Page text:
Restlessness and worry can be countered by meditating on a simple object, such as the in and out of the breath.

Doubt

Doubt is not scepticism. Scepticism is not believing things without proof and testing. Doubt is being unsure but not inclined to test and prove. It is countered by investigation (or by scepticism): making inquiries, asking questions, testing and trying out ideas, and studying the teachings until the obscure points become clear. That is, curiosity is developed.

b) Use wisdom to understand the consequences

The meditator considers the thoughts and their consequences. By recognizing them as suffering, and by recognizing their harmful or painful consequences (or empty consequences), the meditator thinks, "These thoughts are no good to me. They are harmful. They will cause pain" As a result, they lose their power and fade.

A person who is angry looks ugly. And if the anger persists, the body looks old and strained. Anger has been associated with ill health, such as heart attacks.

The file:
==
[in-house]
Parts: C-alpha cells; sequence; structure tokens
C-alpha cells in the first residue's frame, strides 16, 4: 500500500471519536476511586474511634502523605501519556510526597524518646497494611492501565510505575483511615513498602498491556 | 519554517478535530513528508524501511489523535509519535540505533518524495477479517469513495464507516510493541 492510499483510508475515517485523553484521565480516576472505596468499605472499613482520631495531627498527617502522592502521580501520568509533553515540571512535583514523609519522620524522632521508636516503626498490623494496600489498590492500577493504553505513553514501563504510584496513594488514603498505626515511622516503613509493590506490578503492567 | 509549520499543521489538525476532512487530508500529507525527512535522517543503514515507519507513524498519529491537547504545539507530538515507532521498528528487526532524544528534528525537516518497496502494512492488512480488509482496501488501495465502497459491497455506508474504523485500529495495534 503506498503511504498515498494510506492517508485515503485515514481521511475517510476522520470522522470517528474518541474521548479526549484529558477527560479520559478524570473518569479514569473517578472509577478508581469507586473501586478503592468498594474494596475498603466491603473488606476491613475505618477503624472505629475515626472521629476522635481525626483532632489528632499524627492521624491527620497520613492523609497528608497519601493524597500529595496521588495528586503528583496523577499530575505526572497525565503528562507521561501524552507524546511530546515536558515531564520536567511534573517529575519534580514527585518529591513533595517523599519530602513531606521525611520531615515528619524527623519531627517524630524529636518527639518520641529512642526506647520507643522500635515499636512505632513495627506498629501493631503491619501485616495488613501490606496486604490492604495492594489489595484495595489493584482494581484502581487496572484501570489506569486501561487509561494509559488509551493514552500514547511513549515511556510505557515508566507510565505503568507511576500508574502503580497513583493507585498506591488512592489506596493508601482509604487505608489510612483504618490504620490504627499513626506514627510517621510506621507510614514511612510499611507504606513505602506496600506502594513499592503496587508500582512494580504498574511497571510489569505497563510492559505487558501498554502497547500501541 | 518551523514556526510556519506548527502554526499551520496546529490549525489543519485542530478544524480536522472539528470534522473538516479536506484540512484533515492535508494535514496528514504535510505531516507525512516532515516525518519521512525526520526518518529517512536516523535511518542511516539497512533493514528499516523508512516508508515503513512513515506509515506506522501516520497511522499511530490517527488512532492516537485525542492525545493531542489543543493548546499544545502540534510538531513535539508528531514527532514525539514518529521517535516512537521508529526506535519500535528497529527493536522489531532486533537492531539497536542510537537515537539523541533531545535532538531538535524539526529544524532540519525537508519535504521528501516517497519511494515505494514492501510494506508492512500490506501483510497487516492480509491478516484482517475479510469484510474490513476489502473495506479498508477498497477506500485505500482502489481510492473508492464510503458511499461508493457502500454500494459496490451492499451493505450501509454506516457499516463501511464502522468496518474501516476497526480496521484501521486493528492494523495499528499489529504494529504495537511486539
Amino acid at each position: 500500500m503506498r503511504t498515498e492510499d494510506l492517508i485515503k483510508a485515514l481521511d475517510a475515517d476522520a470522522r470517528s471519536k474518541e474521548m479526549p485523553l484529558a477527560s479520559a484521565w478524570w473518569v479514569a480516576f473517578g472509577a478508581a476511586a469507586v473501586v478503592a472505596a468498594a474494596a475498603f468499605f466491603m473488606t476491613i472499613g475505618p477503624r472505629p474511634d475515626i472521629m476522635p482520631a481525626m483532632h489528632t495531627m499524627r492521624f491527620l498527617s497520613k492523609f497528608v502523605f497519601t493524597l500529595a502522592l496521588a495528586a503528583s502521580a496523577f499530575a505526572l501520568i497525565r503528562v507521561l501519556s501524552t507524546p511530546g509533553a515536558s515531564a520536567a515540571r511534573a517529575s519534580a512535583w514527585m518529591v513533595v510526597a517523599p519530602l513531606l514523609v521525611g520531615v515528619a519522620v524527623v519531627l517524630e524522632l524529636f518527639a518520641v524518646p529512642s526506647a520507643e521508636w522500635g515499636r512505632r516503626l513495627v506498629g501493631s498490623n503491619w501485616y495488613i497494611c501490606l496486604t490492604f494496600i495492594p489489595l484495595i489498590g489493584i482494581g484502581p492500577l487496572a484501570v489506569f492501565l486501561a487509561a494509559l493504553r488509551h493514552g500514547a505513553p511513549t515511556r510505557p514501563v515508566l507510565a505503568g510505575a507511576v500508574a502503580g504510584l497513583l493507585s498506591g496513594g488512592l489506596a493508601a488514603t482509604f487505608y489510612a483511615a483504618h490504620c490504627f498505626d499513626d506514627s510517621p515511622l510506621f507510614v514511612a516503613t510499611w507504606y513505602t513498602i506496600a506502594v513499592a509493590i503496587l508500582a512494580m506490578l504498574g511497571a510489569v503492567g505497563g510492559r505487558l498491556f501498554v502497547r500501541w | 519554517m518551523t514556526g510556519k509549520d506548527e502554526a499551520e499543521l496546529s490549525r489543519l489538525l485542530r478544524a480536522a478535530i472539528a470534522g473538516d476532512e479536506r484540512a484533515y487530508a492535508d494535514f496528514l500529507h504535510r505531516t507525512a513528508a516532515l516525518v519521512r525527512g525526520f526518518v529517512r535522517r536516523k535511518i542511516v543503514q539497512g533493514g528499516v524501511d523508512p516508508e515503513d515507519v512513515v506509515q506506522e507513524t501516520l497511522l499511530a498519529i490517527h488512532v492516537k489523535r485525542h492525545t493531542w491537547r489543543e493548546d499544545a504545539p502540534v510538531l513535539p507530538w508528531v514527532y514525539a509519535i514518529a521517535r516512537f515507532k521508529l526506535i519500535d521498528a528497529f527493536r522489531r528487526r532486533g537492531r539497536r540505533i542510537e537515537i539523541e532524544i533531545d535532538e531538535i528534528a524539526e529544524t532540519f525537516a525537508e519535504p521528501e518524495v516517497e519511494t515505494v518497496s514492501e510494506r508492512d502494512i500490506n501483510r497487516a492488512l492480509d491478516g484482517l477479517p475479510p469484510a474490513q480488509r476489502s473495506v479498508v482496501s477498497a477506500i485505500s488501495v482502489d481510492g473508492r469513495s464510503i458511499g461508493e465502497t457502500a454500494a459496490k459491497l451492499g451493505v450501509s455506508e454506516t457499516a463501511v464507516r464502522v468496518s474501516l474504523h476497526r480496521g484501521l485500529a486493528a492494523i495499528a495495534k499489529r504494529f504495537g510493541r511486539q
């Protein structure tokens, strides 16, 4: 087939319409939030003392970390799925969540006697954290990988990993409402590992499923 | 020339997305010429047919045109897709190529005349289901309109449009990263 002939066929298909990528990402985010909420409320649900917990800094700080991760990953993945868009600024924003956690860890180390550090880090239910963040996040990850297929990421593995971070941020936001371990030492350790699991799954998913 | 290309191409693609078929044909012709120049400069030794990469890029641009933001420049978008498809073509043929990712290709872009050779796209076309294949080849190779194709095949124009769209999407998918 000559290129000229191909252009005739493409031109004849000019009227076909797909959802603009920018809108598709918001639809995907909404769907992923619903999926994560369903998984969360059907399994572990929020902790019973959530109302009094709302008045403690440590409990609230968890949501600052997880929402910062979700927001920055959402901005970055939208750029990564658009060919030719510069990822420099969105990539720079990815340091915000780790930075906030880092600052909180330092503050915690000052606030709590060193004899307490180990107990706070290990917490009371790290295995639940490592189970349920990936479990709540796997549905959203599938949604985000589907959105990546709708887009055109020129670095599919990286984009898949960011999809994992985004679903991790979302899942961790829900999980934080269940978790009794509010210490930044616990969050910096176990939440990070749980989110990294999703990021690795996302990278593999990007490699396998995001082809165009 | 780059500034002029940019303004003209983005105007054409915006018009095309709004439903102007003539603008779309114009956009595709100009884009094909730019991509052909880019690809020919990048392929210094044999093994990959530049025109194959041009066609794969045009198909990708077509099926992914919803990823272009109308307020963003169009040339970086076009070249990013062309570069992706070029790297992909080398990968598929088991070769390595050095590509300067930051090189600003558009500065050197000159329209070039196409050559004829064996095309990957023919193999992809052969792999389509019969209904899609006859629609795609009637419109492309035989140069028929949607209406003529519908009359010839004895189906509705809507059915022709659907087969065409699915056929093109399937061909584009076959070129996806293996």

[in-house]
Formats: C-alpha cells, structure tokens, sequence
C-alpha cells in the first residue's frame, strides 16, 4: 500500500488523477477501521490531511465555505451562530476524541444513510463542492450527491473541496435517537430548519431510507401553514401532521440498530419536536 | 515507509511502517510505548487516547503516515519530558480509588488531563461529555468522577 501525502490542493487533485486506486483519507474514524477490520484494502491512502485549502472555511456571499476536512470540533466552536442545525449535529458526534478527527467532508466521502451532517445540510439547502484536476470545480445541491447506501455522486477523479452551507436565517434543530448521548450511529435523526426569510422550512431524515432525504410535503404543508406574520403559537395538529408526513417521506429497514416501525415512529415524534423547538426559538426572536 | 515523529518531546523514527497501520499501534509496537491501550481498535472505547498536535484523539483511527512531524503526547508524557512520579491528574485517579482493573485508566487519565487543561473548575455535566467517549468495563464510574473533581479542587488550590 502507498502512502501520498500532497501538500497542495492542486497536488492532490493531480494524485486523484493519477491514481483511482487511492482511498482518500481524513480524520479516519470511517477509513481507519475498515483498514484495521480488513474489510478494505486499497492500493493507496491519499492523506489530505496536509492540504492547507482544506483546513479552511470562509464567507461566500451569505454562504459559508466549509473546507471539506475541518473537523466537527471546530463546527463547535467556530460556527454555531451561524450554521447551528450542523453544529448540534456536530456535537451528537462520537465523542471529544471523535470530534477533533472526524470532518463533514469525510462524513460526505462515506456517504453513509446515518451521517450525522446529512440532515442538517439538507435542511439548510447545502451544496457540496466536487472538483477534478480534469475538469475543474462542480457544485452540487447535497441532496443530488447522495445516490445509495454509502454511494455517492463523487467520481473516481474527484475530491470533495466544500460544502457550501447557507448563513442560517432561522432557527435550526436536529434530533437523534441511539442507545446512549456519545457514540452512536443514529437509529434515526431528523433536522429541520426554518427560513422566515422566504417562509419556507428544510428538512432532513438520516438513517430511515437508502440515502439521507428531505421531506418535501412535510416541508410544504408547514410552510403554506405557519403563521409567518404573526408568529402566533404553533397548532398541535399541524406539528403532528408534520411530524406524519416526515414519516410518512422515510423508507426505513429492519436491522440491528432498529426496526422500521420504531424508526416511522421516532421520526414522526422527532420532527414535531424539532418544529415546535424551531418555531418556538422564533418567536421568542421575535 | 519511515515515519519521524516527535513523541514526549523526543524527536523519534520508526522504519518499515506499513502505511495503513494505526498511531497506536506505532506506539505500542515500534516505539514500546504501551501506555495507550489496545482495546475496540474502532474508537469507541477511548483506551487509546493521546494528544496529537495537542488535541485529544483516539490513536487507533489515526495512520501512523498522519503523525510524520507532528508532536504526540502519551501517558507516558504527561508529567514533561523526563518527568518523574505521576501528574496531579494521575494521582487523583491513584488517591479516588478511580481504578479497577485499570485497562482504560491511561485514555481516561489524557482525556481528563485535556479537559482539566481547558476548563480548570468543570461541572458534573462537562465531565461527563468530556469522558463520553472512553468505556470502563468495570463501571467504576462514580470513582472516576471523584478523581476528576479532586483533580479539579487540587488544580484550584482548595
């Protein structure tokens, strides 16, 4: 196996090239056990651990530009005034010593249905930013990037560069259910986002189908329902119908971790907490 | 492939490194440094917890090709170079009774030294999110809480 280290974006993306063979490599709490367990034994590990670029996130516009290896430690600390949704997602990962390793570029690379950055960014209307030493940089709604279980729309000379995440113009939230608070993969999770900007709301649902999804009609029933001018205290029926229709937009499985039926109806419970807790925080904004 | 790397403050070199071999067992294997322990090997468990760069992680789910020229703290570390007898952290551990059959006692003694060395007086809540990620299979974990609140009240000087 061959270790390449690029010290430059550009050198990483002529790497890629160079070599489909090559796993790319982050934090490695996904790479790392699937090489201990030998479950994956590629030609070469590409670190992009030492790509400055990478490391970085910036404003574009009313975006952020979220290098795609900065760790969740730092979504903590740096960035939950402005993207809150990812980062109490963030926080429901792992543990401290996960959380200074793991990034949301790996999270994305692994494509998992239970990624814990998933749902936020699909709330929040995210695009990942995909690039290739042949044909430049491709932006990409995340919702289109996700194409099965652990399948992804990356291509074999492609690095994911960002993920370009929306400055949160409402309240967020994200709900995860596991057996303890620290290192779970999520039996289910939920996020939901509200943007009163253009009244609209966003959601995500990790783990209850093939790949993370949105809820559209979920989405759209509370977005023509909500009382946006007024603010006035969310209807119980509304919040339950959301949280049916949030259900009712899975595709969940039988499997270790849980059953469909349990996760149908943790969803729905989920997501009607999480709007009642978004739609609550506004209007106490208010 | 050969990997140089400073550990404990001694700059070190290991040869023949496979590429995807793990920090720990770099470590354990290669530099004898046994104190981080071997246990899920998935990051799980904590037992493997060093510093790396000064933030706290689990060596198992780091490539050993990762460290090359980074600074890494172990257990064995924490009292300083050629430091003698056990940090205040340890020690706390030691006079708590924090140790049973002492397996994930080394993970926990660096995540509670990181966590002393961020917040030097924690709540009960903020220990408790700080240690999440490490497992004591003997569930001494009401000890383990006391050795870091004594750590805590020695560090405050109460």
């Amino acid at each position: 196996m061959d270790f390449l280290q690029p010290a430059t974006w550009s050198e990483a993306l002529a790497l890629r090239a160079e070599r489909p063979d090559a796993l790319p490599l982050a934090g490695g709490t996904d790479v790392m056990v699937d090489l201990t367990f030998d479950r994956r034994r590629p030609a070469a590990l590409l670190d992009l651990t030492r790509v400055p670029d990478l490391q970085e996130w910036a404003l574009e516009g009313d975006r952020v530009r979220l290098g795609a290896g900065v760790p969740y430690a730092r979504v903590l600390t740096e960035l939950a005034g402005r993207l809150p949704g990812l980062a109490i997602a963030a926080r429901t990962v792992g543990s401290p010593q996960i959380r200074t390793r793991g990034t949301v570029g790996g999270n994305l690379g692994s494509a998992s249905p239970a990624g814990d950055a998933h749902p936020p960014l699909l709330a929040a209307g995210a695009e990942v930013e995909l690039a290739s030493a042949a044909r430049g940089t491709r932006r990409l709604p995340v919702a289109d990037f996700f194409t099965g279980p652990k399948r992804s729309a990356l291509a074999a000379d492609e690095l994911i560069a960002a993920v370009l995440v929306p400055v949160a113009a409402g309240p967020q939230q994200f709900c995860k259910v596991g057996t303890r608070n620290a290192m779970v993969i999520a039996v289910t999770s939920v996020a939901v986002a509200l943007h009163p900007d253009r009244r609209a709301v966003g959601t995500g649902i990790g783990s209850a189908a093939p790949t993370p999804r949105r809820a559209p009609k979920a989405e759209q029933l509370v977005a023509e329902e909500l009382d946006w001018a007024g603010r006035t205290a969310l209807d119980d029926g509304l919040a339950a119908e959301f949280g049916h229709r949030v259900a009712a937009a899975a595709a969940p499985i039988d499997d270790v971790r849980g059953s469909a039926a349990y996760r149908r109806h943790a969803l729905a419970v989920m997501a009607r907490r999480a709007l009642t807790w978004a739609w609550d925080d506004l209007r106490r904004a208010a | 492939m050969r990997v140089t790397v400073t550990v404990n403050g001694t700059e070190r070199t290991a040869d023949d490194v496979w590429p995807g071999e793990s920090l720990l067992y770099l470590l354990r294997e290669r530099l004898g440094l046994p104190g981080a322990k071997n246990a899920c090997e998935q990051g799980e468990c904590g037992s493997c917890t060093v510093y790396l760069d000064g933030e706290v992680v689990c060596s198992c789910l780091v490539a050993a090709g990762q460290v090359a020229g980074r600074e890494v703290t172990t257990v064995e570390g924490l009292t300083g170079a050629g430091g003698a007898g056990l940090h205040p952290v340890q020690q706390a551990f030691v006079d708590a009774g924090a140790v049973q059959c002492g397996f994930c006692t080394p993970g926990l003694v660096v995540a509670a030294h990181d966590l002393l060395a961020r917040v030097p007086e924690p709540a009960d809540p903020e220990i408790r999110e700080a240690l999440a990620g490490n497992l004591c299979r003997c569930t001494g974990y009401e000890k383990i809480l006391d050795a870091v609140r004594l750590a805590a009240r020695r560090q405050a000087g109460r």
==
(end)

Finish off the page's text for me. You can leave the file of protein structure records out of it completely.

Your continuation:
c) Pay no attention

Sometimes it is possible to turn the attention to something else, When meditating, the meditator can see if they can attend to something else, such as the breath. Often when unwise thoughts, feelings and so on are ignored, they fade away.

d) Make it the subject of meditation

This the opposite of the previous approach. Instead of ignoring the unwanted thought, the meditator gives it full attention, noting how it changes (its impermanence). The meditator does not respond to it. That is, the meditator allows the thoughts, images, feelings and so on to be. He or she does not act upon them. Eventually, often soon, the mental state completes its cycle and disappears. This technique can be applied widely, as can the following one.